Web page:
On April 22, 2020, using the powers under Article 123, the Modi Cabinet issued an ordinance to amend the EDA, as there had been incidents of attacks on health care workers. The ordinance amended section 3 of the EDA. If anyone causes damage or loss to the property, then they may be punished with “imprisonment for a term of 3 months to 5 years and with a fine of Rs. 50,000/‐ to Rs. 200,000/‐.” In case of violence and physical attack on health care workers, they can be imprisoned “for a term of 6 months to 7 years and with a fine of Rs. 100,000/‐ to Rs. 500,000/.” In addition, “the offender shall also be liable to pay compensation to the victim and twice the fair market value for damage to property.”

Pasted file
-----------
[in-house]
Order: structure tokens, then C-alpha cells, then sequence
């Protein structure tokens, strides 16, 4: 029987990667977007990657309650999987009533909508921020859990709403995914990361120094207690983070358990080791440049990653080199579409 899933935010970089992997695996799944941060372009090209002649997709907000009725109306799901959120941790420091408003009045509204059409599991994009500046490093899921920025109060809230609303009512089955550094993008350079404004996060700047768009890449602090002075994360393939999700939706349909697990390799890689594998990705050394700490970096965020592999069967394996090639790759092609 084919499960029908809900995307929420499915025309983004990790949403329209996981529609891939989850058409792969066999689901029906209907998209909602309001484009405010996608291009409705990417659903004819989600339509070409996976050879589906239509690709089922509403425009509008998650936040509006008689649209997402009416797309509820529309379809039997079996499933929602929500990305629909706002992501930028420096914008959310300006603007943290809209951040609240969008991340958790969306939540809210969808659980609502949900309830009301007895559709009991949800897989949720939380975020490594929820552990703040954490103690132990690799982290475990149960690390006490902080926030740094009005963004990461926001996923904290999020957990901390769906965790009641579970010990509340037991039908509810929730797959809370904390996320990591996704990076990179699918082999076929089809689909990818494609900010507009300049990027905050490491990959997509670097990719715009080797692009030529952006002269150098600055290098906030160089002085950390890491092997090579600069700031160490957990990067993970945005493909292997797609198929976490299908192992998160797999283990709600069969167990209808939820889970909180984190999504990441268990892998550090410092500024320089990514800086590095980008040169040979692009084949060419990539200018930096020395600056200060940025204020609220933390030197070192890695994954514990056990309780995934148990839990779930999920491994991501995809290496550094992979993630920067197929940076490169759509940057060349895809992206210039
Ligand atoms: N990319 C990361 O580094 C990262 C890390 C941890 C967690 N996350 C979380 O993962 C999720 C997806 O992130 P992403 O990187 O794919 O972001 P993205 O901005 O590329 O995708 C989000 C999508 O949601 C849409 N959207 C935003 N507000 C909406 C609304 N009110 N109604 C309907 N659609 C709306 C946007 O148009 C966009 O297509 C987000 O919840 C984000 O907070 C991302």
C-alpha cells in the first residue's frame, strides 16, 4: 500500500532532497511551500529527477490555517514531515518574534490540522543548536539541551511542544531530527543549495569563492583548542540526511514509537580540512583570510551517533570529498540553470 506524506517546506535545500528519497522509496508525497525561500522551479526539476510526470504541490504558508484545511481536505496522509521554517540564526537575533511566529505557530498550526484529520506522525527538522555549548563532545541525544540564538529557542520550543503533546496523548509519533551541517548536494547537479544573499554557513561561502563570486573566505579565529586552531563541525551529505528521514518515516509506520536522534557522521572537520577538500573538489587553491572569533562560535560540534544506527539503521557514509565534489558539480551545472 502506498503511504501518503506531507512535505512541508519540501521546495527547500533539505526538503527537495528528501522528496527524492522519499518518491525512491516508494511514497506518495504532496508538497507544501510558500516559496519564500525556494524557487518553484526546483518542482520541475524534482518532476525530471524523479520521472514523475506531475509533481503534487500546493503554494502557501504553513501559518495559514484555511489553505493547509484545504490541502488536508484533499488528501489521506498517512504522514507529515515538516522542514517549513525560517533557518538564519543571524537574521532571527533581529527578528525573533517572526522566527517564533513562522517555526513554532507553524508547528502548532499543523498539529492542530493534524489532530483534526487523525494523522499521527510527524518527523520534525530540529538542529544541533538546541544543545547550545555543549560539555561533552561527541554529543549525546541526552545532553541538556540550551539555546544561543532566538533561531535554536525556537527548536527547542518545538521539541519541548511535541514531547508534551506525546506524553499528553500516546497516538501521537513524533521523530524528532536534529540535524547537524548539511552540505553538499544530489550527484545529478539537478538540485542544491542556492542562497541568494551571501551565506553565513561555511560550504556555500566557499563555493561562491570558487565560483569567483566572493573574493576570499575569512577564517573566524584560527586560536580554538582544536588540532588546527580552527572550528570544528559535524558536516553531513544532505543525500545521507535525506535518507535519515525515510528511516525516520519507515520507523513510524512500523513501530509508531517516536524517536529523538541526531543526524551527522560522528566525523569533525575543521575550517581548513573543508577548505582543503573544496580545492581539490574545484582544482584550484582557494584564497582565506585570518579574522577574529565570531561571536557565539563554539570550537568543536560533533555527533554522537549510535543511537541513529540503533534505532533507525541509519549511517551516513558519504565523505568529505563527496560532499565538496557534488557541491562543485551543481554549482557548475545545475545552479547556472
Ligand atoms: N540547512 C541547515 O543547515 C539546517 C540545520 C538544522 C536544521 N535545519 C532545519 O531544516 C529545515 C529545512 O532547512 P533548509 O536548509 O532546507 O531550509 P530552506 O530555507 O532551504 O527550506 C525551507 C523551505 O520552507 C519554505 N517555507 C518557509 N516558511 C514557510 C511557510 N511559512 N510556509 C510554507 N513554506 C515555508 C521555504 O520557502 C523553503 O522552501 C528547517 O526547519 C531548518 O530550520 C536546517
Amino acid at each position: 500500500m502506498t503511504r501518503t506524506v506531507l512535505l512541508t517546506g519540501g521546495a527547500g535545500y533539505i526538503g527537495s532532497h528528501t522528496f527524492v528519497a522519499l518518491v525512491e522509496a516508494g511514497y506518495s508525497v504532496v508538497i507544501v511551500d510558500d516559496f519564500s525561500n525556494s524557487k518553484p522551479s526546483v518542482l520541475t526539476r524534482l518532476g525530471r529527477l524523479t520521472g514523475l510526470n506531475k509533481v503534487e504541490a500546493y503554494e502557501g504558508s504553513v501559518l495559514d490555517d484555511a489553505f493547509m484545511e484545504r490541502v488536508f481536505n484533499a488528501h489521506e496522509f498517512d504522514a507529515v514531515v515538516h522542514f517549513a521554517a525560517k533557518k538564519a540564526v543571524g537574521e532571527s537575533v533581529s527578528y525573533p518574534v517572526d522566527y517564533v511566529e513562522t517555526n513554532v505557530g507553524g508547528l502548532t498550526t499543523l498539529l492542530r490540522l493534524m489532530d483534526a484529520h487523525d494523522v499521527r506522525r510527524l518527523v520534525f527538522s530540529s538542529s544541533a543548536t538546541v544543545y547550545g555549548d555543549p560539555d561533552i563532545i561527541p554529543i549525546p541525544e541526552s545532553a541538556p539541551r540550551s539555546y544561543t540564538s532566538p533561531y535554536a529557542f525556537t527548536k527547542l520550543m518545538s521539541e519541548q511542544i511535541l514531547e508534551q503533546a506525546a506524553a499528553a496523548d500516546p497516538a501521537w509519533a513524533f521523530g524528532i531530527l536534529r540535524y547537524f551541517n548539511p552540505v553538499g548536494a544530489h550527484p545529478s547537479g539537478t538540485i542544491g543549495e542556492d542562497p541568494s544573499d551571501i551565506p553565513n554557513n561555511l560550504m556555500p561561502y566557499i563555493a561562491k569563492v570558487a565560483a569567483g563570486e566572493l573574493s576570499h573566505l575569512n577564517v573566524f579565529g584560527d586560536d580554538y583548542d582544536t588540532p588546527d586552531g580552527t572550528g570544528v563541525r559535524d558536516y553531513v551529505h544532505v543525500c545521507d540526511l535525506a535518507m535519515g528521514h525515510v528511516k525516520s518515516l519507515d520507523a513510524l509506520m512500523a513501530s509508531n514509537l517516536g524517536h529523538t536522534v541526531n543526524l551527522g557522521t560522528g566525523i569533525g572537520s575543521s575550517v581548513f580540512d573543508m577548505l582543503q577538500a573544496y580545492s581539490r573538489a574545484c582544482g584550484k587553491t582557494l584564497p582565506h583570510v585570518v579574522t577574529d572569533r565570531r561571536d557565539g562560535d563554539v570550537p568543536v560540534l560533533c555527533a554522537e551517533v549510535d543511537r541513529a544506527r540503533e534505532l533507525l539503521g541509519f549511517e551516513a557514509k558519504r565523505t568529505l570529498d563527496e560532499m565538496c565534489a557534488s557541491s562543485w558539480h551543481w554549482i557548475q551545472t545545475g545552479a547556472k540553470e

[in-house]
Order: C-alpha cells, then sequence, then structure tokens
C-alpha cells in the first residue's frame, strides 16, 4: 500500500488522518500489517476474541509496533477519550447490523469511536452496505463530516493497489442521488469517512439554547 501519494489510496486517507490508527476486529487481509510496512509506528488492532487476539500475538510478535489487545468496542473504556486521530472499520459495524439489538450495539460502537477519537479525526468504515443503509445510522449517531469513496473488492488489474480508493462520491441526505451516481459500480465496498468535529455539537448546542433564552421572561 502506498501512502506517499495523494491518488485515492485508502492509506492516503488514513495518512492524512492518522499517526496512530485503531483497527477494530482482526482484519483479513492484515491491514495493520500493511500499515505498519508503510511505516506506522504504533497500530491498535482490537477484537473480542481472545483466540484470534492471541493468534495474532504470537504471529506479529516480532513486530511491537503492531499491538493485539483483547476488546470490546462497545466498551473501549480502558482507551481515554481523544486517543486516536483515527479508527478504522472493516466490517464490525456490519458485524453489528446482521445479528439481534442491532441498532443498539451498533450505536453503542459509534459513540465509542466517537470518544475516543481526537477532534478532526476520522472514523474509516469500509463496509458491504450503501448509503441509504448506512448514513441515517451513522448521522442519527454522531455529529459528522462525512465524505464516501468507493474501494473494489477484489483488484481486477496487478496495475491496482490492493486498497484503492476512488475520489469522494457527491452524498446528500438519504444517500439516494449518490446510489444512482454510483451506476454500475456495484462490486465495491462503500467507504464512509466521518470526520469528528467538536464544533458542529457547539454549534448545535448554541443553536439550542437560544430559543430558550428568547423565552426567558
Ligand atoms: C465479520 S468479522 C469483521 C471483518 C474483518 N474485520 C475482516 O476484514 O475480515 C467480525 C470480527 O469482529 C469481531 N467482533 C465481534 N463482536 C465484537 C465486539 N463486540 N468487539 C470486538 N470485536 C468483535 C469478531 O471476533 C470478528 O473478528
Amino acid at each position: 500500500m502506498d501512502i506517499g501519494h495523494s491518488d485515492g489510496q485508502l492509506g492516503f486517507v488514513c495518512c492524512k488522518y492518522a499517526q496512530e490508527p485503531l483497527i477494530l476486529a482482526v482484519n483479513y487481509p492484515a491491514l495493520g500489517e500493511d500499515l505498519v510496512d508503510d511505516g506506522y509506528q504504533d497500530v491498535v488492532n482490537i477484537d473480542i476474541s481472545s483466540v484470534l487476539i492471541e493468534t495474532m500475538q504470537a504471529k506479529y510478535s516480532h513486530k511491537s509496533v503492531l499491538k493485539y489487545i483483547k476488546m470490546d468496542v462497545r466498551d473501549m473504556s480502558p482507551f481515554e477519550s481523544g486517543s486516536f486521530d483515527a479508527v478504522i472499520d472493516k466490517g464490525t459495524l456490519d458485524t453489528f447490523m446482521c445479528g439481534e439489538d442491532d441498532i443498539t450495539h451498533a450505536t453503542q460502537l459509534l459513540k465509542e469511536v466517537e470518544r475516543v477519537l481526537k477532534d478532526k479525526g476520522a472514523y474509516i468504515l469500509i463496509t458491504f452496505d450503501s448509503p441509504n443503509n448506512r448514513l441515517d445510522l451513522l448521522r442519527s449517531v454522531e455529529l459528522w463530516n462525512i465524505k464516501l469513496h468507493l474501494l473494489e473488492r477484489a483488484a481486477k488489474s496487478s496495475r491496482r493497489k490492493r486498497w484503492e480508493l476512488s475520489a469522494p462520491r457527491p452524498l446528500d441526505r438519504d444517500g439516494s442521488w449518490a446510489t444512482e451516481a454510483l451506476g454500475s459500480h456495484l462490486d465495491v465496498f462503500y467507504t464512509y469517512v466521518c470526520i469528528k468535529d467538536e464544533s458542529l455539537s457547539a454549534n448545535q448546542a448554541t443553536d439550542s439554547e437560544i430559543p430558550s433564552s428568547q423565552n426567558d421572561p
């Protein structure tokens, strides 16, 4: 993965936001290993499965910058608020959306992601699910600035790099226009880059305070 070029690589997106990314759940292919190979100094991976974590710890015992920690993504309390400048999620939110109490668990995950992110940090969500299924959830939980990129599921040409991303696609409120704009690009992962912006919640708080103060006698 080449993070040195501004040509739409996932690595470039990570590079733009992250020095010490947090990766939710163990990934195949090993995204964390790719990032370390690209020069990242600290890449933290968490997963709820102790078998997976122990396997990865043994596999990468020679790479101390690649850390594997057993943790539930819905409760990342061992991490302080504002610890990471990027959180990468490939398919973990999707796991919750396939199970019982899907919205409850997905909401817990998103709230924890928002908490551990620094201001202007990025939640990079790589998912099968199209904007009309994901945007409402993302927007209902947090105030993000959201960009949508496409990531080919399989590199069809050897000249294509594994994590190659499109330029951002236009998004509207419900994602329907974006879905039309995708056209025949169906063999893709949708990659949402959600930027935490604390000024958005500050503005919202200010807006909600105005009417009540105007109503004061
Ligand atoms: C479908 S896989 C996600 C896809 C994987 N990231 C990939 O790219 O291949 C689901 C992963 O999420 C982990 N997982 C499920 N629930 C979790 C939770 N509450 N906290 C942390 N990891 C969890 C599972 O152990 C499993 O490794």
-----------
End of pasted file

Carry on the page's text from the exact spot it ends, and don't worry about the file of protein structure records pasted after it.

Telangana, a south Indian State, invoked the EDA by issuing a regulation called “the Telangana Epidemic Disease (COVID‐19) Regulation 2020”. The regulation empowers the Director of Public Health (DPH), the Director of Medical Education, all the District collectors, Commissioner of Police, District Superintendent of Police, and all Municipal Commissioners of Corporations in the State to take measures to control and contain COVID‐19. The regulation brings all hospitals, both public and private, under the purview of the regulations and directs them to report all cases to the State Integrated Surveillance Units and Collector of the District or the Commissioner of Corporations. The empowered officials can take action on persons who refuse to comply with the regulation under Section 188 of the Indian Penal Code. The regulation also prohibits the spread of misinformation on social media and in print media, and necessary action may be taken on violators. Hence, the State Government of Telangana emphasized keeping the institutional structures strong and powerful to contain COVID‐19.